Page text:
Conditioning The Information In Portfolio Optimization

Carlo Sala

Swiss Finance Institute at the University of Lugano

Giovanni Barone Adesi

Swiss Finance Institute at the University of Lugano

October 16, 2015

Abstract:

This paper proposes a theoretical analysis on the impact of a smaller filtration set on the three main components used in asset pricing, namely the risk physical and neutral measures and the pricing kernel.

The analysis is carried out by means of a portfolio optimization problem for a small and rational investor. Solving for the maximal expected logarithmic and power utility of the terminal wealth, we prove the existence of an information premium between what is required by the theory, a complete information set arising from a fully conditional measures, and what is instead used in reality. Starting from Hansen and Jagganathan (1991) and searching for the best bounds, we study the impact of the premium on the pricing kernel. Finally, exploiting the strong interconnection between the pricing kernel and its densities the extension to the risk-neutral measure follows naturally.

Conditioning The Information In Portfolio Optimization – Introduction

The risk-neutral measure is a risk-adjusted real world probability. Defined in a complete world with no arbitrage, the equivalence of the two measure, also known as the Equivalent Martingale Measure (EMM) follows from the second Fundamental Theorem of Asset Pricing (henceforth: FTAP). The change of measure is made possible by a kernel, an operator. In finance, once properly discounted this operator takes the name of pricing kernel (henceforth: PK). The thight interconnection between the two measures and the PK thus follows by definition. Exploiting this interrelationship, the knowledge of any of these two random variable implies uniquely the third. As a drawback, a possible misspecification in estimation may load on more variables.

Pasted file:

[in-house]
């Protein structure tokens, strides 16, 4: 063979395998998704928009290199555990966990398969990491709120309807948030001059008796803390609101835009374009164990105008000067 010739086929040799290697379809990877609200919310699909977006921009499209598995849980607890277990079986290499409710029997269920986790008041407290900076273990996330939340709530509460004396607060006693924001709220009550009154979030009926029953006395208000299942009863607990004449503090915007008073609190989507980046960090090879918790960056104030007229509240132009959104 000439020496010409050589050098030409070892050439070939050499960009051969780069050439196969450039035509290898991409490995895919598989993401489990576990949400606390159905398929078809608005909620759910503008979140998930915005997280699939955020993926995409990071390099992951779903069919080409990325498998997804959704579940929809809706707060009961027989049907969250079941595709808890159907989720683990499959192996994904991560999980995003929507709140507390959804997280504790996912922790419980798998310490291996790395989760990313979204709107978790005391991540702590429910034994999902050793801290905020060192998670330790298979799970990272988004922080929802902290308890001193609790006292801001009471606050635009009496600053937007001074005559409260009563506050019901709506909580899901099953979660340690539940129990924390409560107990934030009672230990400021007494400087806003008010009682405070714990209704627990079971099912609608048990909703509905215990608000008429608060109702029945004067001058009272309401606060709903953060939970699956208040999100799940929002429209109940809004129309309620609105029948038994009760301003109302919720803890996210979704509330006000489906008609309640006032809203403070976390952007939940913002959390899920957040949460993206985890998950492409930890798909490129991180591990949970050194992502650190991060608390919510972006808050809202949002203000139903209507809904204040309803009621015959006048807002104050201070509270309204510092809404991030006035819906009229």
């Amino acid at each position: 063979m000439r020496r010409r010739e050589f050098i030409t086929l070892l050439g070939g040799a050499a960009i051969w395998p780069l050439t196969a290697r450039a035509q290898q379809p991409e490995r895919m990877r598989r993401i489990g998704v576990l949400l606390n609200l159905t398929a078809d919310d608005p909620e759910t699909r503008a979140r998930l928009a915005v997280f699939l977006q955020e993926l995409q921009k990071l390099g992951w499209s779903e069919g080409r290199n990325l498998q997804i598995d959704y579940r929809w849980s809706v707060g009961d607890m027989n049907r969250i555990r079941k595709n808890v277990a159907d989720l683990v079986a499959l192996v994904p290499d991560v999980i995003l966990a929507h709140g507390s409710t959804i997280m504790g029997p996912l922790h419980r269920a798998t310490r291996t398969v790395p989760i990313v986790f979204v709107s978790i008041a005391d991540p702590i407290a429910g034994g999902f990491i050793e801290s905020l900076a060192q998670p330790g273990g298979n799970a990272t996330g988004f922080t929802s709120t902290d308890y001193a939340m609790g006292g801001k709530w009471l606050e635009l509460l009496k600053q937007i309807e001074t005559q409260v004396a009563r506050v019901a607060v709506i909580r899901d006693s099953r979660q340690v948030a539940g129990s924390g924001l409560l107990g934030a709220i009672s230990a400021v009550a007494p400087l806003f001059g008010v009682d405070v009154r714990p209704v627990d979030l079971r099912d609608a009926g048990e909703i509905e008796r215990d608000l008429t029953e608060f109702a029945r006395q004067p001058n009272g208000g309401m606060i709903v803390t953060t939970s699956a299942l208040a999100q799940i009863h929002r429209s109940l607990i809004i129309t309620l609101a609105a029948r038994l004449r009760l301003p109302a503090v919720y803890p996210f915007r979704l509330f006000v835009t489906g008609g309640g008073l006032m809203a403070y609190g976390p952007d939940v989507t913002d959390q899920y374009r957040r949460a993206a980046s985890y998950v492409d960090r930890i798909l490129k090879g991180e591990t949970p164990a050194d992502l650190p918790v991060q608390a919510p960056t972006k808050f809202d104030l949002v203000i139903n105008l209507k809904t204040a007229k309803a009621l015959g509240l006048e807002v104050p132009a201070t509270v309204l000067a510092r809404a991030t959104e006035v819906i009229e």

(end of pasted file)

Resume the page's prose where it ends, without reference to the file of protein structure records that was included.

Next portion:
The PK as well as the risk-physical measure, dealing with investors’ behaviors, are as much important as fully non linear and complex to estimate. From an estimation viewpoint, to put as much less structure as possible on the fully non-parametric PK, it is conventional wisdom to estimate separately the two measures and then extracting the relative PK from their discounted ratio. While from the point of view of the information the risk-neutral measure extracted from option panels are naturally unbiased1, the real world probabilities extracted from the underlying stream of past return are systematically biased. The backward nature of this estimation methodology is the cause of possible mispricing and is at the heart of our paper.

Investors’ subjective beliefs are forward looking. An investor decides if and how to trade depending, among the others, on her personal beliefs. Since the investment horizon spans from the present into the future it is, by definition, uncertain. This uncertainty represent the degree of riskiness of an investment. Therefore, the valuation of any risky investment, has to take into account the forward nature of the subjective beliefs.

Counterintuitively with respect to their nature, investors beliefs are estimated with backward looking information (i.e.: Ait Sahalia and Lo (1998)[1], Jackwerth (2000)[12], Brown and Jackwerth (2001)[6], Rosenberg and Engle (2002)[8], Barone-Adesi et al.(2008)[3], Hardle (2006)[20]). Using these data, an important fraction of the investor’s risk and preferences are lost. As a consequence, a discrepancy between what is empirically obtainable and what is theoretically required by the neo-classical asset pricing literature arises. The larger the forward looking information bias, the larger is the subsequent mispricing.

Portfolio Optimization

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